20-pound Dacron line...
- Breathe that fresh air! We're very fortunate here in Adelaide, in that respect.
- You can even fit in a bit of moderate exercise sometimes, when towing up to search for faster air!
- Getting the kids involved too is good quality family time. You can see it in our faces, in the photo below...
In my opinion, every new kite is an adventure. Come and join us!
You might have noticed that this site has a monthly newsletter...
For single-line kite fliers and builders, it's always been a good read. But if you are interested in KAP and/or large home-made kites you won't want to miss it!
So sign up today, and download the free 95-page e-book "What Kite Is That?" straight away. Info-packed and fully photo-illustrated.
And there are even more free resources, such as a kite-making e-course, waiting for you in the next issue of this newsletter.
Sep 23, 14 01:22 AM
This day's flying had been anticipated for at least a couple of weeks. A 'drag bucket' added to the tail end of the 2m (7ft) span Carbon and Tyvek Diamond was an attempt to raise the upper limit on the flyable wind speed for the kite. From earlier experiences it seems the unmodified Diamond becomes unstable at around 30 kph.
The first flight was done with the drag bucket adjusted for fairly minimal effect. As half expected, the kite soon started to fly way over to the left and right. So, the wind speed up there must be at least 30kph! This was down at Brighton Beach, but all thoughts of doing KAP soon evaporated, due to the high wind speed. Not to mention the turbulence coming from some high buildings directly upwind.
For a second attempt, the Velcro fastener was re-adjusted to considerably open up the intake of the bucket. The bucket being two Tyvek flaps which come together over the tail-most region of the sail. This had an immediate effect. More stability! Unfortunately, the extra drag also helped keep the kite at a lowish line angle in some of the fiercer gusts. Lots of line tension ensued, with a huge amount of distortion apparent in the sail.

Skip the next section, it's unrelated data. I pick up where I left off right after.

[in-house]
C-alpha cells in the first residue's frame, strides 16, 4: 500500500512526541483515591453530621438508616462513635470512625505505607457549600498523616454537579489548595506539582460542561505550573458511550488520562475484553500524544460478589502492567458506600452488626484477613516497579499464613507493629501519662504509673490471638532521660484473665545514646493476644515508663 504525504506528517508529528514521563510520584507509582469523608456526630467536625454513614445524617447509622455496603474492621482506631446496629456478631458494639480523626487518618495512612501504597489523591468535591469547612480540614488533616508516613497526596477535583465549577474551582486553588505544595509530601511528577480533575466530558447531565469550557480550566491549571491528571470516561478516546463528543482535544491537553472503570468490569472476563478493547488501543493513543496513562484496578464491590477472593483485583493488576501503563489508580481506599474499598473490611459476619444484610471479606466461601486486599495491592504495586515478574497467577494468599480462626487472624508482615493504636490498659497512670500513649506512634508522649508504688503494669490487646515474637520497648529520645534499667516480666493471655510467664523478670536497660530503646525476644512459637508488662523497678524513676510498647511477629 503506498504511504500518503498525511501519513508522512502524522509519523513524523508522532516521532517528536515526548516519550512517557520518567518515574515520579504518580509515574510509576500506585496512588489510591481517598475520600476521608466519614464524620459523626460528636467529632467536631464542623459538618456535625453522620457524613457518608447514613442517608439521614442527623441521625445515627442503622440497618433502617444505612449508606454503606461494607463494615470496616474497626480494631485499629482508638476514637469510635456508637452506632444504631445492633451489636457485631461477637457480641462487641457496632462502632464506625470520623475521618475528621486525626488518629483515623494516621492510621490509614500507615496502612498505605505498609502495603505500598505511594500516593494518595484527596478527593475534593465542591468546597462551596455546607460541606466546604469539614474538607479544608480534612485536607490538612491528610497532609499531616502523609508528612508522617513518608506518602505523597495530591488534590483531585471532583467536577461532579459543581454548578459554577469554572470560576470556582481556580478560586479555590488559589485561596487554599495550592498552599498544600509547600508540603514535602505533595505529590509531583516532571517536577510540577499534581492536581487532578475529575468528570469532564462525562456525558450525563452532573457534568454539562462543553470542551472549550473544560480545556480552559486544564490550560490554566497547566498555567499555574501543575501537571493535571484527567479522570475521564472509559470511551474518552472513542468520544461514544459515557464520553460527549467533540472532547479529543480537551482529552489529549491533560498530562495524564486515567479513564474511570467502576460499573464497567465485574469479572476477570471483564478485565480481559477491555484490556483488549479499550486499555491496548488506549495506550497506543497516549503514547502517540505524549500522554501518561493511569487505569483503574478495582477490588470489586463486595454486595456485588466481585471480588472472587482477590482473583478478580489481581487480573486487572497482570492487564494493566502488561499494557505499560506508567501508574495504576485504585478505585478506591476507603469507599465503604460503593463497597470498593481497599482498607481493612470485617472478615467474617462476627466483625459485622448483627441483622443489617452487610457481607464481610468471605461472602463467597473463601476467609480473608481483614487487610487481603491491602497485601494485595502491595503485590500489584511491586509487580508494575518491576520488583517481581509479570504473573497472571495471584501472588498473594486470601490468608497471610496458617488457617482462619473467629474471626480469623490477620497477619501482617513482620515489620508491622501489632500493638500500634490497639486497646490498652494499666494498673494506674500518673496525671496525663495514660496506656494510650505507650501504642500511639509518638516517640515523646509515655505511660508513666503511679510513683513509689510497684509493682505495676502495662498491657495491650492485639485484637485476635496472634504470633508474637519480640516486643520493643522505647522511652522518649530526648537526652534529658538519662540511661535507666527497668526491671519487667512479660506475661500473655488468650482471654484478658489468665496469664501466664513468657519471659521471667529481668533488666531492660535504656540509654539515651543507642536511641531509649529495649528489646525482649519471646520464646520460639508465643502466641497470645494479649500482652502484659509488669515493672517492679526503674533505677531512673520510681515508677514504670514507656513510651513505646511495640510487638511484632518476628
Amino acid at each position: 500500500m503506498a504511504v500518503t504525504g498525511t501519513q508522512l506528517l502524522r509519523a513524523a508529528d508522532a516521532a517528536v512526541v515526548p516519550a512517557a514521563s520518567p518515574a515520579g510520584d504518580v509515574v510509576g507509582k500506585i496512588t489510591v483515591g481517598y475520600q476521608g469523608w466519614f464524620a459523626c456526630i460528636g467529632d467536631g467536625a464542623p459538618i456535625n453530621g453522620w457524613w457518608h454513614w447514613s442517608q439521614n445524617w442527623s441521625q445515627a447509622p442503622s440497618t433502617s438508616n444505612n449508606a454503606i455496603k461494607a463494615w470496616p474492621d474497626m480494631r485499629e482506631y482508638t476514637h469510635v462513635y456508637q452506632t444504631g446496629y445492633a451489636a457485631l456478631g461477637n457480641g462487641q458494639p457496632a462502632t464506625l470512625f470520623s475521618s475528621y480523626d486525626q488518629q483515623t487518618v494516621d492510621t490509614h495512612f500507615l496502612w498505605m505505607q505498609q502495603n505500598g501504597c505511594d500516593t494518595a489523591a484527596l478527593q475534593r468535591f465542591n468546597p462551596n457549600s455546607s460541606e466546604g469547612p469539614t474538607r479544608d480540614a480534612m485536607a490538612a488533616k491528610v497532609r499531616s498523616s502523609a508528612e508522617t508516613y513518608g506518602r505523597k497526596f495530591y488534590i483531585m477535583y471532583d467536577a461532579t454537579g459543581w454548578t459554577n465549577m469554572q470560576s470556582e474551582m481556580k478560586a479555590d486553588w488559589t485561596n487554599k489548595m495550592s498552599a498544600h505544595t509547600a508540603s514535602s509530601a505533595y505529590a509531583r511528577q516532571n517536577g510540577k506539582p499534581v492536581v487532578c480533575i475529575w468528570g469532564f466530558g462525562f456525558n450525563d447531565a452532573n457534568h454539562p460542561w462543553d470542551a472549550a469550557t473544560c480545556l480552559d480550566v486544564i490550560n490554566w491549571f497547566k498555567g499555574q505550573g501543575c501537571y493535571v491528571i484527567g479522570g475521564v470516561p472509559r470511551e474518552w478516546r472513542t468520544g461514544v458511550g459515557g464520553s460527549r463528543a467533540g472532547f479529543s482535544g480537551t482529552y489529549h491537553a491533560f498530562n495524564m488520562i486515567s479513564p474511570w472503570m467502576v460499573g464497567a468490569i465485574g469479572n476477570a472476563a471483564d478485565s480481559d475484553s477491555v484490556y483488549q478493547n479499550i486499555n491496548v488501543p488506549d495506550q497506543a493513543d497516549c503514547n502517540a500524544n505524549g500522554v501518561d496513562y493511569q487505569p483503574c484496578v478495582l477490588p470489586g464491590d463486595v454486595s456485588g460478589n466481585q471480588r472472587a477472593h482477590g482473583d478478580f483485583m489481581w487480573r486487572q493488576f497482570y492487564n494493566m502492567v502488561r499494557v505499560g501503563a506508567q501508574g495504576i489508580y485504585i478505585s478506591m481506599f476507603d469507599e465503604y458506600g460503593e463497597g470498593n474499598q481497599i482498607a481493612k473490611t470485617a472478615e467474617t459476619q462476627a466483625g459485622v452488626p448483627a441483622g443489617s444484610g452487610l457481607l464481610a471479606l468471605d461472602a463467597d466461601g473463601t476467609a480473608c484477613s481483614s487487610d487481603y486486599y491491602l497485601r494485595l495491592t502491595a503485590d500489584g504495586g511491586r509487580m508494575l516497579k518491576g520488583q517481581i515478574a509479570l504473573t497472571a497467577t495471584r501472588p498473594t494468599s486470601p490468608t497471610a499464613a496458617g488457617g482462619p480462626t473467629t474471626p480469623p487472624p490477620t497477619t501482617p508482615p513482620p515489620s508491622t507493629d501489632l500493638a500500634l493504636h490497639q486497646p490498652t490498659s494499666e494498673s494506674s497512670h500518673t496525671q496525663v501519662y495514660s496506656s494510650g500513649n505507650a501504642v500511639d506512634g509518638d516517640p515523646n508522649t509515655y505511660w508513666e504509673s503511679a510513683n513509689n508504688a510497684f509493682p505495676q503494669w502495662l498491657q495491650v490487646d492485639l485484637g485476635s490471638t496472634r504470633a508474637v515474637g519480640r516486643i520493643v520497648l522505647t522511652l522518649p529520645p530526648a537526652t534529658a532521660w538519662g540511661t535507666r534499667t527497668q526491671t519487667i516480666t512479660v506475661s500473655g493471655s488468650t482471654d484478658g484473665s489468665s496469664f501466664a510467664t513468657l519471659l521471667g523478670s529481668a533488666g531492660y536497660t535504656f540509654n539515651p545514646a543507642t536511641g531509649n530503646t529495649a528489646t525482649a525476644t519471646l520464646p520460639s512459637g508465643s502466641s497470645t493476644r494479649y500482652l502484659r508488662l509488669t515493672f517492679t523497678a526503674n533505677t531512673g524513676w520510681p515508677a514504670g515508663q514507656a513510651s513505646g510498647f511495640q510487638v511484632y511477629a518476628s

At this rate, something was going to break pretty soon, so I struggled to get the kite down to the sand. After shifting the towing point forward by about 3cm (1") the kite seemed a little more comfortable. When the sail of a Diamond distorts badly, it reduces the amount of effective area below the towing point. This is like shifting the towing point back - adding to the problems of too much wind!
And then the inevitable happened. The already broken-and-repaired horizontal ferrule gave way and the kite promptly folded up and sank to the sand. But not before I had carefully observed every second of the kite's struggles, trying to learn more about Diamond kite behavior in high winds.
Just an hour after arriving home, the weather station at the nearby airport was reporting gusts to 50kph! It was less further down the coast, but I suspect the Carbon Diamond felt the brunt of around 40kph for at least a few seconds at a time.
"Simplest Dowel Kites": A free but very useful kite-making e-book. Make a super-simple Sled, Diamond and Delta - step-by-step with photos. Sign up for the e-book and get an emailed series of messages called "MBK Tips'n'Ideas". If you don't need the e-book, consider signing up anyway... You won't believe the value on offer in that message series!